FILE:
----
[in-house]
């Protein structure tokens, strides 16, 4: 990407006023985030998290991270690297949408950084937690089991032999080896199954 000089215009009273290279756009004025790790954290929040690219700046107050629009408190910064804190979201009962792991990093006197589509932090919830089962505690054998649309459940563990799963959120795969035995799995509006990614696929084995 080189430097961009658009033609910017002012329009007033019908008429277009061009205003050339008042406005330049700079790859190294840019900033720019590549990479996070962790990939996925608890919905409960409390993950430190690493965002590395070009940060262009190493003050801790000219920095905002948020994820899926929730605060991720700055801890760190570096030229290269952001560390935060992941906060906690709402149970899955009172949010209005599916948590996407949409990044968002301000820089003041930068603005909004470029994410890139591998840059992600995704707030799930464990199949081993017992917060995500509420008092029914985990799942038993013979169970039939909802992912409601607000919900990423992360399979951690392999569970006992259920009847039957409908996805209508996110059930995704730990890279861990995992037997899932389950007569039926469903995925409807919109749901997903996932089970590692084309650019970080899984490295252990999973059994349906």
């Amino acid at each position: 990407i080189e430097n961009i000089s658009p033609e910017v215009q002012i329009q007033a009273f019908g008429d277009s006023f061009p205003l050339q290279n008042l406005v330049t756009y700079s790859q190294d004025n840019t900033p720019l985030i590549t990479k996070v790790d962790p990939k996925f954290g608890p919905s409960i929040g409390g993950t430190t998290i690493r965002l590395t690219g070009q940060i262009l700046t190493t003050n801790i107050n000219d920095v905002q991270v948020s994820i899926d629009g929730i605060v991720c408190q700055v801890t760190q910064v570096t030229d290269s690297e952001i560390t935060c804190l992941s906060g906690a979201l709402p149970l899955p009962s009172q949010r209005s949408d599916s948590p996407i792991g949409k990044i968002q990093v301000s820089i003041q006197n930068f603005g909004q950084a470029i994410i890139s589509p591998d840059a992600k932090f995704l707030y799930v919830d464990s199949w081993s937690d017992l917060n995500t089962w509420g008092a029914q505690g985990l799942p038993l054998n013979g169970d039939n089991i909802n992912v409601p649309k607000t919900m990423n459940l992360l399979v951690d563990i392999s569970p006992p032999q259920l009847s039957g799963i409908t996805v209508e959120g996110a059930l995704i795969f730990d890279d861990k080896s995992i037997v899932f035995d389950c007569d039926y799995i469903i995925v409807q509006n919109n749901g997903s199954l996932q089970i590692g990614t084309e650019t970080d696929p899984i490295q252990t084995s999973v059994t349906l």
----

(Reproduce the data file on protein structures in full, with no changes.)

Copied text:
[in-house]
């Protein structure tokens, strides 16, 4: 990407006023985030998290991270690297949408950084937690089991032999080896199954 000089215009009273290279756009004025790790954290929040690219700046107050629009408190910064804190979201009962792991990093006197589509932090919830089962505690054998649309459940563990799963959120795969035995799995509006990614696929084995 080189430097961009658009033609910017002012329009007033019908008429277009061009205003050339008042406005330049700079790859190294840019900033720019590549990479996070962790990939996925608890919905409960409390993950430190690493965002590395070009940060262009190493003050801790000219920095905002948020994820899926929730605060991720700055801890760190570096030229290269952001560390935060992941906060906690709402149970899955009172949010209005599916948590996407949409990044968002301000820089003041930068603005909004470029994410890139591998840059992600995704707030799930464990199949081993017992917060995500509420008092029914985990799942038993013979169970039939909802992912409601607000919900990423992360399979951690392999569970006992259920009847039957409908996805209508996110059930995704730990890279861990995992037997899932389950007569039926469903995925409807919109749901997903996932089970590692084309650019970080899984490295252990999973059994349906």
């Amino acid at each position: 990407i080189e430097n961009i000089s658009p033609e910017v215009q002012i329009q007033a009273f019908g008429d277009s006023f061009p205003l050339q290279n008042l406005v330049t756009y700079s790859q190294d004025n840019t900033p720019l985030i590549t990479k996070v790790d962790p990939k996925f954290g608890p919905s409960i929040g409390g993950t430190t998290i690493r965002l590395t690219g070009q940060i262009l700046t190493t003050n801790i107050n000219d920095v905002q991270v948020s994820i899926d629009g929730i605060v991720c408190q700055v801890t760190q910064v570096t030229d290269s690297e952001i560390t935060c804190l992941s906060g906690a979201l709402p149970l899955p009962s009172q949010r209005s949408d599916s948590p996407i792991g949409k990044i968002q990093v301000s820089i003041q006197n930068f603005g909004q950084a470029i994410i890139s589509p591998d840059a992600k932090f995704l707030y799930v919830d464990s199949w081993s937690d017992l917060n995500t089962w509420g008092a029914q505690g985990l799942p038993l054998n013979g169970d039939n089991i909802n992912v409601p649309k607000t919900m990423n459940l992360l399979v951690d563990i392999s569970p006992p032999q259920l009847s039957g799963i409908t996805v209508e959120g996110a059930l995704i795969f730990d890279d861990k080896s995992i037997v899932f035995d389950c007569d039926y799995i469903i995925v409807q509006n919109n749901g997903s199954l996932q089970i590692g990614t084309e650019t970080d696929p899984i490295q252990t084995s999973v059994t349906l």